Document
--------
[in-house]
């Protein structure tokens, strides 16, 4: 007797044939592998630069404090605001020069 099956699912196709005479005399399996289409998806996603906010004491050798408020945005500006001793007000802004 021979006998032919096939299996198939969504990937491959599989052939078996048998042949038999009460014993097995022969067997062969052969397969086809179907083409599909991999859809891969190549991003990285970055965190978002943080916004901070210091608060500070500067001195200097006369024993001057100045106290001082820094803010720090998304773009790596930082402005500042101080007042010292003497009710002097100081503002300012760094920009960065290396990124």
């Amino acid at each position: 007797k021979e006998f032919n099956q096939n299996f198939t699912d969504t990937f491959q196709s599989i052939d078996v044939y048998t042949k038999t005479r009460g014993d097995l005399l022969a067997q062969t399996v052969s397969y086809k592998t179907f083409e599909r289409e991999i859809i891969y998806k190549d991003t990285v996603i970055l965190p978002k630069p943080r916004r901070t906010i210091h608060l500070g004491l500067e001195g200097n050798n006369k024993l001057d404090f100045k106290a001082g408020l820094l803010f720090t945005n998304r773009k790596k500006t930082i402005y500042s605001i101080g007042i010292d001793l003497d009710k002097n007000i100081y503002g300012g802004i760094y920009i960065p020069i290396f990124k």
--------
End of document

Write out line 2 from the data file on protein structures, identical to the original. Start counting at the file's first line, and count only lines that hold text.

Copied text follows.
């Protein structure tokens, strides 16, 4: 007797044939592998630069404090605001020069 099956699912196709005479005399399996289409998806996603906010004491050798408020945005500006001793007000802004 021979006998032919096939299996198939969504990937491959599989052939078996048998042949038999009460014993097995022969067997062969052969397969086809179907083409599909991999859809891969190549991003990285970055965190978002943080916004901070210091608060500070500067001195200097006369024993001057100045106290001082820094803010720090998304773009790596930082402005500042101080007042010292003497009710002097100081503002300012760094920009960065290396990124």